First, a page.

Hi Tom.  I don't agree with your statement "frequencies over 20k are
mostly trouble and should thus be filtered (which is the long-time thinking
in most audio circles)"  At least not from an equipment manufacturer's
standpoint.  I suppose you are speaking about if from a mastering
perspective.  But from an equipment standpoint, good high frequency
bandwidth, and the lower phase shift that accompanies it, has been a virtue
as long as I can remember (API, Neve, De Medio in the pro realm, and Harman
Kardon (Ultrawidebandwith) in the consumer realm.  Those guys clearly
believed that there was a sonic benefit to preserving frequencies above 20

I remember when CDs came out and one of the claimed  benefits was wider
frequency response.  My Pioneer RT-707 1/4" deck went out to 28kHz, so I
knew that claim was false.  I recently re-built some Ampex 440s and ran
them on an Audio Precision and was surprised how far they extended (past
30K if I recall) when they are properly tweaked and with modern tape
formulations.  And many phono cartridges go way beyond 20K - I seem to
remember some going out to maybe 40K in order to reproduce the 30 kHz high
frequency subcarrier for the CD-4 quadraphonic decoder.

And also this statement "input and output transformers acted essentially as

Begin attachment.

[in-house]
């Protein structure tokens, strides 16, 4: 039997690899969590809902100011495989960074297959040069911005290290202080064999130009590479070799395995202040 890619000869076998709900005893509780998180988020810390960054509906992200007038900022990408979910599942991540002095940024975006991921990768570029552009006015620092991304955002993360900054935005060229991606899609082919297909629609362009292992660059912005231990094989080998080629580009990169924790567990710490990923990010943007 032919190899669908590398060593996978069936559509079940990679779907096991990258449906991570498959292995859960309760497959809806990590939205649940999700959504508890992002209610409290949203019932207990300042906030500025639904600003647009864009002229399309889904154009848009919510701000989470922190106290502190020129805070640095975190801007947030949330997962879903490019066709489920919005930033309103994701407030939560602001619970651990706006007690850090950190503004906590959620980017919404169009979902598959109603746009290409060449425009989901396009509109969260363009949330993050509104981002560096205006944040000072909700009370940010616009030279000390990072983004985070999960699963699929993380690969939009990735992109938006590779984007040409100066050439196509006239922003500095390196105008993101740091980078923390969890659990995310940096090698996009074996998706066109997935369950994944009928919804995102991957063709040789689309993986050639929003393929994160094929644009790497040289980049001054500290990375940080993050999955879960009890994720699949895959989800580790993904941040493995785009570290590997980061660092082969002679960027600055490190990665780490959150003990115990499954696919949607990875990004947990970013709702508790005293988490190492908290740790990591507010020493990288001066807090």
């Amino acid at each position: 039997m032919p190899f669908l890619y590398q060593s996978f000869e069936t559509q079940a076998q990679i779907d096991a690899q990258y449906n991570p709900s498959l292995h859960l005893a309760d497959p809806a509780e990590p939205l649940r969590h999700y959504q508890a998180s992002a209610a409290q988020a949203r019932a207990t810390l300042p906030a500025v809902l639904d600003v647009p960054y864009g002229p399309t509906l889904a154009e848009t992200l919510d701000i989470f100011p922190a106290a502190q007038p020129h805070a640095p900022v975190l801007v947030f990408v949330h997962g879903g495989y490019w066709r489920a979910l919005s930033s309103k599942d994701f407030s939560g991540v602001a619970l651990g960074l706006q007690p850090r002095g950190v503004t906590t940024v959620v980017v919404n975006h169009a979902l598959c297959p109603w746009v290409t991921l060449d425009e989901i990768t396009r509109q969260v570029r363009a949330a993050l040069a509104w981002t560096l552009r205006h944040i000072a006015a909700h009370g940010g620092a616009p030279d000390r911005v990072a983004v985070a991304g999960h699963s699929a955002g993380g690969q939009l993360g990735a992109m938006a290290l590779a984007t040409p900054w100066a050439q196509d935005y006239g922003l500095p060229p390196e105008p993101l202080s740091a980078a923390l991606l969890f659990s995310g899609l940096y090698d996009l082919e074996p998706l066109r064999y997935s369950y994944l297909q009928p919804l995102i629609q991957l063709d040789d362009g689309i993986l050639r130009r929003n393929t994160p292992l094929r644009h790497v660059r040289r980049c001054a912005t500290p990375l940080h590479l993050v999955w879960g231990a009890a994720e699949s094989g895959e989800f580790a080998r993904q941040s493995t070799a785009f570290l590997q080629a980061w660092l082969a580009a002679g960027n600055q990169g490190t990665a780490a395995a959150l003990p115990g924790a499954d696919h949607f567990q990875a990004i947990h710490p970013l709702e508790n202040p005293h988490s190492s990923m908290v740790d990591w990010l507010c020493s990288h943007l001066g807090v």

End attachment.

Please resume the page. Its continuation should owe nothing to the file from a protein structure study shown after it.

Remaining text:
band-pass filters, unable to pass ultra-sonic frequencies."  There are
plenty of good transformerful (as opposed to transformerless) mic pres that
go out to 80 or 100K.  The 440s had transformers in them too.  I think
"unable to pass ultrasonic frequencies" is a bit of an exaggeration.  A
good audio transformer can definitely pass ultrasonic frequencies.  With
early digital I think it was more about the brickwall cutoff slope (and the
horrendous phase shift that accompanies it, especially using the multi-pole
analog filters of the day).  Analog equipment (and transducers - such as
phono cartridges and tape heads, which are also really transformers) tend
to roll off more gently.

As far as musical instruments not producing frequencies above 20K, that is
patently false.  It doesn't even make sense from a logical standpoint.  Why
would a physical object stop vibrating above 20 kHz just because our
hearing cuts off there?  The highest frequency emanated by an object is
defined purely by physics, and there is no magical 20 kHz limit.  Hit a
triangle and put a good mic and mic pre on it and look at it on a spectrum
analyzer.  The harmonics go on practically forever - they just decrease in
amplitude until they're down in the noise floor, way up in the ultrasonic
range.  Same for cymbals and muted trumpets.

As to whether any of this stuff is directly audible, that is up for debate
I suppose, though there seems to be plenty of anecdotal evidence to lead me
to believe that we don't completely understand the ear-brain mechanism.
I'm not sure the Geoff Emerick example is a good one though - true, an
unterminated output transformer will ring at ultrasonic frequencies, but
the Q may be wide enough for there to be significant HF boost and phase
shift well within the accepted audible range.